It’s remarkable how quickly everyone remembered the patterns set during Lebanon’s long civil war. When violence suddenly erupted in Beirut on the afternoon of January 25, people rushed to stock up at grocery stores, businesses quickly shut their doors and traffic was snarled throughout the city as everyone hurried home.
While most people prepared for a siege, others were intent on causing trouble: Bands of young vigilantes roamed the streets, armed with wooden clubs and metal pipes, eyeing passing cars for any strangers. The fighting started in the cafeteria of Beirut Arab University between Shiite and Sunni students. In less than an hour, it spread to the surrounding neighborhood of Tariq Al-Jadideh, a Sunni stronghold. Snipers took up positions on the roofs of residential buildings, firing at protesters and Lebanese soldiers trying to break up the melee. Bands of Sunnis and Shiites—some wearing blue and red construction helmets—fought running street battles with rocks and clubs. Armed men roamed through the crowds. Rioters set fire to cars and trash dumpsters, sending plumes of black smoke over the neighborhood.
By the time it was over, four people were killed, more than 150 were injured and the Lebanese army had imposed a curfew on Beirut for the first time since 1996. Rumors circulated wildly, evoking memories of the civil war. The most disturbing news was broadcast on Lebanese television stations shortly before the curfew: Armed vigilantes had set up a checkpoint on the highway linking south Lebanon to Beirut. They were asking people for their identity cards.
The image of gunmen stopping civilians at checkpoints to sort—and often murder—them on the basis of religion is perhaps the most enduring symbol of Lebanon’s fifteen-year civil war. One of the war’s earliest massacres took place in December 1975, during the so-called “Black Saturday,” when gunmen from the right-wing Christian Phalange militia set up checkpoints throughout Beirut and killed dozens of Muslims. That a checkpoint was erected within the short hours of violence on January 25 illustrates how close Lebanon might be to the brink of another civil war.
In the last war, the sectarian divide was between Muslims and Christians. This time the conflict is mainly between Sunnis and Shiites. It’s also an extension of the ongoing proxy war in Iraq—pitting Iran against an alliance of the United States, Saudi Arabia and other Arab regimes.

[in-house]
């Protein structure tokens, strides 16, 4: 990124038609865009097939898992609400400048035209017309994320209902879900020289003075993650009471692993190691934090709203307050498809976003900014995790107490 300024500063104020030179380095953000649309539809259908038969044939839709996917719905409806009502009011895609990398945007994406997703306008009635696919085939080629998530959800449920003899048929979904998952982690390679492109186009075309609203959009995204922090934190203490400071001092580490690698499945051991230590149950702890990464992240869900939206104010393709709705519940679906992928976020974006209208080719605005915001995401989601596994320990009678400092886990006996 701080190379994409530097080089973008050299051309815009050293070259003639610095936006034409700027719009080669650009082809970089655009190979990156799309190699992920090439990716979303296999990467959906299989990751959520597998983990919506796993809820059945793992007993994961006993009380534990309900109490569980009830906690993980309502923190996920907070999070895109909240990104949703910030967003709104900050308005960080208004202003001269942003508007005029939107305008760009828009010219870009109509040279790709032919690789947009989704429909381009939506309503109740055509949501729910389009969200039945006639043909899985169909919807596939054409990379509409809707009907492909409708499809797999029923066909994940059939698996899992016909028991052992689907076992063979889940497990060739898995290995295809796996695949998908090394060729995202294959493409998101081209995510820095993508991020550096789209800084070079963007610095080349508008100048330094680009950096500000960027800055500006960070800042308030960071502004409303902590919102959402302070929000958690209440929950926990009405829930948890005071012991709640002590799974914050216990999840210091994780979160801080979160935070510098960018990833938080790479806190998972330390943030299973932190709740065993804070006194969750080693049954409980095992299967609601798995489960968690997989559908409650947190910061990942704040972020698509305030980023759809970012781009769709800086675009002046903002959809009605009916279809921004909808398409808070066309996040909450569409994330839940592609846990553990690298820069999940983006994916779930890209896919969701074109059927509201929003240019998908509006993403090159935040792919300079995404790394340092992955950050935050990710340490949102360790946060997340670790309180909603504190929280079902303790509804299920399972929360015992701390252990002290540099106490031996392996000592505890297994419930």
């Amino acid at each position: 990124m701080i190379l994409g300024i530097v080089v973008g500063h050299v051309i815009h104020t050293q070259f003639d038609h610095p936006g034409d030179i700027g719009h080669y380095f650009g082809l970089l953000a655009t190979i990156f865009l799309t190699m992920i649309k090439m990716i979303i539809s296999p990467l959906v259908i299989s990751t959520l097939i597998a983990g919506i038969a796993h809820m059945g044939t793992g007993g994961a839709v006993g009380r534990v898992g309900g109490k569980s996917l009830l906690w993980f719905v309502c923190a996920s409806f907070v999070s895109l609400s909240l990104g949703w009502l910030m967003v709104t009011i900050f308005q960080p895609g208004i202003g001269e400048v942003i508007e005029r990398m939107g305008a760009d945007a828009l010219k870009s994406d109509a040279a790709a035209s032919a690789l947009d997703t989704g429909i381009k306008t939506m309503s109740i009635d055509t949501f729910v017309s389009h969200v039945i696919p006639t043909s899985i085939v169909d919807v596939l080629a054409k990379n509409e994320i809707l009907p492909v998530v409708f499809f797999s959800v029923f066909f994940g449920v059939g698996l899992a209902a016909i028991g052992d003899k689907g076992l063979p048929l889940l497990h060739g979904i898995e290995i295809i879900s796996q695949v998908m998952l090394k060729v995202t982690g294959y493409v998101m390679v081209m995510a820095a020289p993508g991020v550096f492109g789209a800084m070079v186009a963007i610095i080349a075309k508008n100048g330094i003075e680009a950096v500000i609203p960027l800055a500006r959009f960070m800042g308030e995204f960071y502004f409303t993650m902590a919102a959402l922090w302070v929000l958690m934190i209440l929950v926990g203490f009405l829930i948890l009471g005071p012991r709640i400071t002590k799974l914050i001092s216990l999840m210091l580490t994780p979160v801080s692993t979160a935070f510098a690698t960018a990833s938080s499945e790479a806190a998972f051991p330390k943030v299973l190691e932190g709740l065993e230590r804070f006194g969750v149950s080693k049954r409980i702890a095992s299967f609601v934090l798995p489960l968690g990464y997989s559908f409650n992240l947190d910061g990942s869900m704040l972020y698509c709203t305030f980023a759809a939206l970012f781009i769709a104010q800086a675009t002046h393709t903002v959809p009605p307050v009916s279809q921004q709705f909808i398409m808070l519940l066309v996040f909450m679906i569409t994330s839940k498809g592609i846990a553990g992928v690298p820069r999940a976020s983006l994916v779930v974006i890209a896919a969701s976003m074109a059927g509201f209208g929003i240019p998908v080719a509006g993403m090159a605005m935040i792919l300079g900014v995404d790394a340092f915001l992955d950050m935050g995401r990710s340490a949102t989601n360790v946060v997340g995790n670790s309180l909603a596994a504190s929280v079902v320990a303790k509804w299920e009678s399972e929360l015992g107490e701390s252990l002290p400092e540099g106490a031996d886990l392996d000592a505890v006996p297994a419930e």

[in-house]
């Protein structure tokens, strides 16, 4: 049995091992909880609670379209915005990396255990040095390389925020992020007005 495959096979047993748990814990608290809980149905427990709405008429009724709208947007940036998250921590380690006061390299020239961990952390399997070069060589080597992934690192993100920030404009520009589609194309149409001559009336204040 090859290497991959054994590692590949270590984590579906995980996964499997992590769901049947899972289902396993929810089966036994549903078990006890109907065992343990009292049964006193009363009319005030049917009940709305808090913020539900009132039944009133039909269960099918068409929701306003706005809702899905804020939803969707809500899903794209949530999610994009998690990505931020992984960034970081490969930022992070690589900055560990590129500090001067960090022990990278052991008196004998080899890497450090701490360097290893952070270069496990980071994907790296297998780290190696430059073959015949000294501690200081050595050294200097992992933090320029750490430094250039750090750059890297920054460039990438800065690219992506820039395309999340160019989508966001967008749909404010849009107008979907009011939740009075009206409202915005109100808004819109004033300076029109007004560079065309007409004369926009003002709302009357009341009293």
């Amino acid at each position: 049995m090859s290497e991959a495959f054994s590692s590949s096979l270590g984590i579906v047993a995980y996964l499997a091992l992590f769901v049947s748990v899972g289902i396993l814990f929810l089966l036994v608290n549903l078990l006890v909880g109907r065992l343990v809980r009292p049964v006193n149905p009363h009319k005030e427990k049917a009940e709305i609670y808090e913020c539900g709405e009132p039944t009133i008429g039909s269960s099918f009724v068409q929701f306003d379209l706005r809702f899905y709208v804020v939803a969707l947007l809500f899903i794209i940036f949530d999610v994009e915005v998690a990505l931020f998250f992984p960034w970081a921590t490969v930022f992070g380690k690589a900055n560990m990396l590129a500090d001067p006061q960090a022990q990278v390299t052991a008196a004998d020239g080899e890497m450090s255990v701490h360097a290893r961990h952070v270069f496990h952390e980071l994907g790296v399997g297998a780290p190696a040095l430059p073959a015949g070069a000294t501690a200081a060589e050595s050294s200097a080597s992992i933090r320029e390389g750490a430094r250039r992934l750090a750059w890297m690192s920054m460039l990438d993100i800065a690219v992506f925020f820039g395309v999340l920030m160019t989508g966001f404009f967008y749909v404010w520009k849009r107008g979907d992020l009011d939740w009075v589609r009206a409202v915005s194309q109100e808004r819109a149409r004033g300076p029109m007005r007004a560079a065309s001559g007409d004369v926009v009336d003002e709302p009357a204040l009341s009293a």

There is one major, underreported reason for Lebanon’s slide toward civil war: blowback from Iraq. Fearing the sectarian bloodbath in Iraq and Iran’s growing regional influence, Lebanese Sunnis feel besieged as never before, and they’re lashing out at Shiites. As they confronted Hezbollah supporters during a nationwide strike last week, some groups of Sunnis waved posters of Saddam Hussein. It was a rich contradiction: US-allied Sunnis carrying posters of Saddam, a dictator the United States spent billions of dollars and lost thousands of lives to unseat. But it was also a declaration of war: Saddam, after all, killed hundreds of thousands of Shiites in Iraq. Many Lebanese Shiites have relatives in Iraq, and the two communities have had close ties for decades.
Two days before the rioting at Beirut Arab University, I stood on a street corner in a mixed Beirut neighborhood with a group of about 100 Sunni men clutching wooden clubs and metal chains. Many of them were wearing blue headbands, the color of the US- and Saudi-backed Future Movement, led by Saad Hariri, son of former Prime Minister Rafik Hariri, who was assassinated in February 2005. They were stopping the few cars coming into the area, looking for “strangers”—a code word for Shiites.
“This area is 100 percent Sunni,” says Maher Amneh, a 32-year-old clothing-store owner wearing a wool cap and carrying a metal pipe. “We all know each other. So if we see anyone strange, it means he doesn’t belong here.”
“So there are no Shiites in this area?” I ask him.
“No. And everyone knows that,” he replies. (We happened to be standing opposite one of the city’s best Lebanese restaurants, a hole-in-the-wall place called Abu Hassan. It’s owned by a Shiite from the south.)
“So what would you do if you saw a stranger?”
“We would ask him, ‘What are you doing here, now, at this time?’” he says nonchalantly. “And if he doesn’t give us an answer, it means he’s coming from them [Hezbollah], and he wants to take a look—to count us.”